In 2016, a video of Mac ‘n’ Cheez, a tiny kitten with paralyzed back legs, using a tiny “wheelchair” to test out his full zooming potential went viral. Since then, the handsome ginger cat has learned how to get around on two legs, with or without a harness or wheels.
Mac was found hiding in a discarded mac ‘n’ cheese box and brought to Massapequa Vet in Long Island, New York, where it was determined that his back legs were paralyzed due to nerve damage. His first brush with fame soon followed, when the clinic uploaded videos and pictures of him doing water therapy and trying out a custom-built wheeled harness made of Lego.
The tiny kitten was rescued from the streets in 2016
A video of him “zooming” with a wheeled harness made of repurposed building toys
Wheels for disabled cats and dogs are nothing new, but most animals don’t use them indoors, as it’s not possible to maneuver in confined spaces, sit or lie down while using them. Cat wheelchairs are an option for taking a disabled pet out for a walk, as are slings assisted by the owner, especially for animals that have limited use of their hind legs and can stand on them to an extent. Mac, now almost 4 years old, sometimes puts his back feet under himself and stands up, but has little control over them and is more reliable at scooting using his front legs, which appear strong enough to climb onto furniture. As a result of the position of his back legs, he also has an almost human-like resting position.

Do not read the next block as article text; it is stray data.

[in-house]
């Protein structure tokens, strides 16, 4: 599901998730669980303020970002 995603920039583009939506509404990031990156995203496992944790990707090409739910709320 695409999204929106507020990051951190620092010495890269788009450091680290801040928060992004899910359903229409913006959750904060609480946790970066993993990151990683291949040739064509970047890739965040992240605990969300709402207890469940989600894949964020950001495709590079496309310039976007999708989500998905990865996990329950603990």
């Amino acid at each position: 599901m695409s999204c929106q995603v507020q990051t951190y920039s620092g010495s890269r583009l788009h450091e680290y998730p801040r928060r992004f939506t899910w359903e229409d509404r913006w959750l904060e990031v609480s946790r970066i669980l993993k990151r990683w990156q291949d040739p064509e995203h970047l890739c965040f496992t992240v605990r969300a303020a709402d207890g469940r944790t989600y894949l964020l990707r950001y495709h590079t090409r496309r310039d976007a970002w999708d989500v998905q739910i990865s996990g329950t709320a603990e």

The resourceful ginger cat has very strong front legs
Caring for a cat with rear-leg paralysis comes with a number of challenges. Scooting around the house can cause injuries or wear and tear on the legs and hips, so for safe scooting, some owners put a specialized article of clothing called a drag bag or a scoot sack on their pet. Depending on the degree of feeling and control they have over their lower body, incontinence is also a common issue, with some paraplegic pets wearing diapers, or the opposite problem in which they have to be stimulated to do their business several times a day.
Caring for a paraplegic cat requires a dedicated owner
Despite the challenges of caring for a cat with rear leg paralysis, people who are willing to take on the commitment wouldn’t trade it for anything! Cats who get around on two legs have become therapy cats, like one cat on wheels who visits nursing home residents; office assistant cats, like this sociable fellow who keeps patients company at a vet clinic; and Instagram stars like Chloe, who scoots to the top of stairs and cat trees with ease.